Wednesday, January 11, 2006

The Torture Question

When the Abu Ghraib scandal broke (April/May 2004), I happened to be taking a subject in American politics. I recall my lecturer remarking that in the chessgame of the War on Terror, prisoner abuse was an incredibly stupid move on the US government's part, and that those photos would bedevil US foreign policy for decades to come. He's right on both counts, but he could have taken the point further. America's peeling back of interrogation constraints was indeed stupid, but it was also meticulously planned by intelligent people.

Any claim that Abu Ghraib was an isolated incident - still the Pentagon and White House line - can be thrown on the trashheap of right-wing denial. Aside from the blooming array of secondary books on the subject, a paper trail of the Bush administration's orchestrated rollback of anti-torture provisions in international and US domestic law can be found in The Torture Papers. Or if you're lazy, you can watch Frontline's The Torture Question, which screened on ABC tonight and prodded me into writing this post. PBS being America's friendly taxpayer-funded channel, the entire program can be found here, conveniently broken into 10 minute chunks.

Like all good documentaries, The Torture Question complements the printed word by putting you in the grit of the action. It includes interviews with GTMO prison bosses, Janis Karpinski and the first (ex) US military interrogator to go public about what's happening. What comes through most - apart from the repulsiveness of the acts themselves - is the collusion at every level of the system, notwithstanding that once the scandal broke the grunts who'd got their hands dirty were hung out to dry by their superiors. The general tone recalled a piece I once read about the response of German soldiers asked why they committed atrocities on the Eastern Front: essentially, "everyone else was doing it".

1st ANONYMOUS INTERVIEWEE: I mean, you had a lot of rank there. You know, we're not talking about just a few officers and a lot of soldiers. There was a lot of officers, high-ranking officers, a lot of senior NCOs all over the place. And none of them had a problem, seemingly, with what was going on.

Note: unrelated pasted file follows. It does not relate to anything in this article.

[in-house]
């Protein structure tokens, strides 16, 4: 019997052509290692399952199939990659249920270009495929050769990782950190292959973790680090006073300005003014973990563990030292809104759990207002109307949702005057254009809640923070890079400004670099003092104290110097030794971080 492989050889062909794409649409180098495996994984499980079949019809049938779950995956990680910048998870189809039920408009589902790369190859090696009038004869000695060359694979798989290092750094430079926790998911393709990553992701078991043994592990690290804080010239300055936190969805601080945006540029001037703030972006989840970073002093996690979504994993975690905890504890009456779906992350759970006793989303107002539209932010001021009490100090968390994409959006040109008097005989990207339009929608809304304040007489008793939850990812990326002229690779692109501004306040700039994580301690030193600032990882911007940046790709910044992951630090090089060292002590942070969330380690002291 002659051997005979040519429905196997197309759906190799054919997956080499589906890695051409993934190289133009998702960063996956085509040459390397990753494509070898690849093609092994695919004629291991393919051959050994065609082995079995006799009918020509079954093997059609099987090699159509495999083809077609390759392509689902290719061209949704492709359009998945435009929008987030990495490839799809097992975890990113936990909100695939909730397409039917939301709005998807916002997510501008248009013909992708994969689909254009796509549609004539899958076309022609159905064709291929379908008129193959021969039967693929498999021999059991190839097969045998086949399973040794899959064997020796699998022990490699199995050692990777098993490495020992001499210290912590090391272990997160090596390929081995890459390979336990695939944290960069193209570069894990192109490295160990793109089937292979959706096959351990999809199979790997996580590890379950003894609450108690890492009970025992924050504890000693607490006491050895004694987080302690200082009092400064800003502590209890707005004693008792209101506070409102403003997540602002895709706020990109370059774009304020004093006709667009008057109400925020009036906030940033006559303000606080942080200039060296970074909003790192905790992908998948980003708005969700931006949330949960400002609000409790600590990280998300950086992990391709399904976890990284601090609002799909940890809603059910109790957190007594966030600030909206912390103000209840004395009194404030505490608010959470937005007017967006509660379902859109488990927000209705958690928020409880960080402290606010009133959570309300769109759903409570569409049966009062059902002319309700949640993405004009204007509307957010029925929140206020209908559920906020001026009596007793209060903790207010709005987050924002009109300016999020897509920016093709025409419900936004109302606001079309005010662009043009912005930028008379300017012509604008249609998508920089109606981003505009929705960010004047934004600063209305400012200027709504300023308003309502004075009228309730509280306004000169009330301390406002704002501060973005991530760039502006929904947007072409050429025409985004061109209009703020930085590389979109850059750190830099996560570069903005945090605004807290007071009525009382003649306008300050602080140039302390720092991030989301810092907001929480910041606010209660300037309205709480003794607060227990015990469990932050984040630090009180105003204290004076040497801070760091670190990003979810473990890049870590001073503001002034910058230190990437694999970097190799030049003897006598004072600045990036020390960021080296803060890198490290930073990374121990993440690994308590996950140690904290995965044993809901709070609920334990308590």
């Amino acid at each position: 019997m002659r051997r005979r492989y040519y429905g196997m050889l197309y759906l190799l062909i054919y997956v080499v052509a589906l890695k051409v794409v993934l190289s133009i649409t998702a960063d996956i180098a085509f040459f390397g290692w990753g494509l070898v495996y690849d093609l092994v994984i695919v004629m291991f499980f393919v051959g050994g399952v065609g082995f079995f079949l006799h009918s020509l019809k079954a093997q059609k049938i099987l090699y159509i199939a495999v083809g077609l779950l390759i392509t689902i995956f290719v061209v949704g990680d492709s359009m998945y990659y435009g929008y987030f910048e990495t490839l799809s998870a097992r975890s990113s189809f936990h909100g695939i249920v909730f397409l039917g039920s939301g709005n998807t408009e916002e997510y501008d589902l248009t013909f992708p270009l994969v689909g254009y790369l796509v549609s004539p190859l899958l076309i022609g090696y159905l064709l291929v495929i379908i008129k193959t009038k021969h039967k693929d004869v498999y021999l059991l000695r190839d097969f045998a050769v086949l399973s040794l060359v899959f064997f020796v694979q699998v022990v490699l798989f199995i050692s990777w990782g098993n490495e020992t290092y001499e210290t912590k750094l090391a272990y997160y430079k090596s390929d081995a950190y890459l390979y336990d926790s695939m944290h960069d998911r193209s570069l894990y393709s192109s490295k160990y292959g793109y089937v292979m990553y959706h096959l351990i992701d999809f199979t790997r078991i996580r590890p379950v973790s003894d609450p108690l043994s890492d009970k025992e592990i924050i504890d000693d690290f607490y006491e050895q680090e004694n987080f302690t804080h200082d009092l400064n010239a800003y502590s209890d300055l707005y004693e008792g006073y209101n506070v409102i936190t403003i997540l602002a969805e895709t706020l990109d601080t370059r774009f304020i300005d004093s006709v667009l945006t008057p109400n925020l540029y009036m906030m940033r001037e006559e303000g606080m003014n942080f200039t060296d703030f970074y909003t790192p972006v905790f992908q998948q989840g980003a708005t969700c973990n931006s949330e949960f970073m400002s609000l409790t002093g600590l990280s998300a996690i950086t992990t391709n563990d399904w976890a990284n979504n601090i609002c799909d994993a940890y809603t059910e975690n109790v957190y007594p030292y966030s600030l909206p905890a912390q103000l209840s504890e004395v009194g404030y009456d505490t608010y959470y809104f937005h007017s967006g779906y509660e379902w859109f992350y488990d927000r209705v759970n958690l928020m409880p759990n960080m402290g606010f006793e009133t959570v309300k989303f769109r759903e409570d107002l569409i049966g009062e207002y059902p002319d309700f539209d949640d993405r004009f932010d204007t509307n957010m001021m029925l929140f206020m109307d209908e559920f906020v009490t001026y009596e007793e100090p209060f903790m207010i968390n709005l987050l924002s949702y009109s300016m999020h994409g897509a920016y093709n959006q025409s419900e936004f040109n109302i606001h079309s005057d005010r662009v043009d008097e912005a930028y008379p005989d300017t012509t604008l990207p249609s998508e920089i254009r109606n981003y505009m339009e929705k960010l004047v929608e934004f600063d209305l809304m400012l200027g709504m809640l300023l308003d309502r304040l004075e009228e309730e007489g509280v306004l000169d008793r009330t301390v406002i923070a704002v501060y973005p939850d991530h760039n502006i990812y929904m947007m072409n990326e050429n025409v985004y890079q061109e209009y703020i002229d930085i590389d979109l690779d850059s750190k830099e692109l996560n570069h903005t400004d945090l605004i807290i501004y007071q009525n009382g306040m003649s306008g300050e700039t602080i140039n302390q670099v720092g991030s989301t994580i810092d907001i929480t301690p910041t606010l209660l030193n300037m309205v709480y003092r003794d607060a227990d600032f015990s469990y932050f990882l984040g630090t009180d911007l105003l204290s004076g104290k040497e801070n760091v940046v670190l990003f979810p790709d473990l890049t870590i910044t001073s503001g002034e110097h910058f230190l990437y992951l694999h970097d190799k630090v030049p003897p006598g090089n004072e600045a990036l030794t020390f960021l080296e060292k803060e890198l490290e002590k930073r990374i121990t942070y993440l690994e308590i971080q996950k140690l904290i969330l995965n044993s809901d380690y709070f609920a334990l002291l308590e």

While it wears its sympathies on its sleeve, The Torture Question does give airtime to those who say the Geneva Conventions should not apply in the War On Terror, because the enemy cannot be distinguished. But this is precisely why they should apply. The fact that America was attacked on September 11 is used as a smokescreen to hide the fact that the US is defining the targets of its response. Labelling the inmates of Abu Ghraib or Camp X-Ray 'terrorists' sets up a clasic straw man - for the purposes of principled debate we do not know that they are terrorists, even if in practice many fall somewhere along a reasonable spectrum of US security threats.

When we get to the essence of torture, however, the guilt of the victim is irrelevant. As put by John McCain - one of those rare pollies whose integrity has survived Capitol Hill - this isn't about who they are, it's about who we are. Torture is about asserting power by destroying another human being; it is not a utilitarian device that can be switched on and off as circumstances require. The word is derived from the Latin verb "to twist"; the image is of the rack, still common in late-18th century Europe, that America's founding fathers had in mind when they wrote article VIII of the Bill of Rights.